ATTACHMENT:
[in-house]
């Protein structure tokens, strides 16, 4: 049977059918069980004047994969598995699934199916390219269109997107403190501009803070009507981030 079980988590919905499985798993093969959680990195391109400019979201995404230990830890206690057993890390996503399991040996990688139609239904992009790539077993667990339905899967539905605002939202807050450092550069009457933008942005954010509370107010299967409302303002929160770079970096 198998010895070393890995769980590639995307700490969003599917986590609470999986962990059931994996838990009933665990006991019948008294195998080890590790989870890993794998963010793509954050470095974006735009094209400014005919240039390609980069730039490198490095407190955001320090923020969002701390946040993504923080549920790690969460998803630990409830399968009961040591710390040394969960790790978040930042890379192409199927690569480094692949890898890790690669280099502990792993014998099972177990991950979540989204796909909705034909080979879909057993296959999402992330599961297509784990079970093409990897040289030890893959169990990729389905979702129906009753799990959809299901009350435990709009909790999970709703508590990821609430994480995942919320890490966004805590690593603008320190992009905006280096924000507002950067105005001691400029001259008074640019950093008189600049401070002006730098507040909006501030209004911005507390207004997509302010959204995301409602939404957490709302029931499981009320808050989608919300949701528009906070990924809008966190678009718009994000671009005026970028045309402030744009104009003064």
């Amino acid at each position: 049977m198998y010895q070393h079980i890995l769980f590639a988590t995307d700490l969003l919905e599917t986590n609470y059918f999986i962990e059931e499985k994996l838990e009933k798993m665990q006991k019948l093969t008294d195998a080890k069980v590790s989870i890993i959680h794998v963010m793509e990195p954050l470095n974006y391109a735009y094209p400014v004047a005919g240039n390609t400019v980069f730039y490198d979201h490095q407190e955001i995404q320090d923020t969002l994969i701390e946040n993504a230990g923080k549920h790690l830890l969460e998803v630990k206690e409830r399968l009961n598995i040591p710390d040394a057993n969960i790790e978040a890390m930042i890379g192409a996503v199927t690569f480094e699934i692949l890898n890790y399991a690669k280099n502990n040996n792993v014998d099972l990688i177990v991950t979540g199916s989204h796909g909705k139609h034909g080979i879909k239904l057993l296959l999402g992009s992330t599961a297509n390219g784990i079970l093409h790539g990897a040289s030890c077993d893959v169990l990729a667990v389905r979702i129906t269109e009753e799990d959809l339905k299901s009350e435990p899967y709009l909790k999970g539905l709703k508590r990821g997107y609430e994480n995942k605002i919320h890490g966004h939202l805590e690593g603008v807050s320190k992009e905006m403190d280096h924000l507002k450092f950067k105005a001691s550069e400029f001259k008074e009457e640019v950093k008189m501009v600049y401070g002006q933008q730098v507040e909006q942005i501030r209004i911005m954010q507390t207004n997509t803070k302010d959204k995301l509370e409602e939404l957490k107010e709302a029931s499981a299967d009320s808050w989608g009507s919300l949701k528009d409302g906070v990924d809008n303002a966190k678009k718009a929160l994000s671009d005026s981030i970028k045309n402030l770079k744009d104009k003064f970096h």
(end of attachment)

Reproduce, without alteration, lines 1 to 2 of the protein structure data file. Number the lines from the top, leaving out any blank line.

[in-house]
């Protein structure tokens, strides 16, 4: 049977059918069980004047994969598995699934199916390219269109997107403190501009803070009507981030 079980988590919905499985798993093969959680990195391109400019979201995404230990830890206690057993890390996503399991040996990688139609239904992009790539077993667990339905899967539905605002939202807050450092550069009457933008942005954010509370107010299967409302303002929160770079970096 198998010895070393890995769980590639995307700490969003599917986590609470999986962990059931994996838990009933665990006991019948008294195998080890590790989870890993794998963010793509954050470095974006735009094209400014005919240039390609980069730039490198490095407190955001320090923020969002701390946040993504923080549920790690969460998803630990409830399968009961040591710390040394969960790790978040930042890379192409199927690569480094692949890898890790690669280099502990792993014998099972177990991950979540989204796909909705034909080979879909057993296959999402992330599961297509784990079970093409990897040289030890893959169990990729389905979702129906009753799990959809299901009350435990709009909790999970709703508590990821609430994480995942919320890490966004805590690593603008320190992009905006280096924000507002950067105005001691400029001259008074640019950093008189600049401070002006730098507040909006501030209004911005507390207004997509302010959204995301409602939404957490709302029931499981009320808050989608919300949701528009906070990924809008966190678009718009994000671009005026970028045309402030744009104009003064």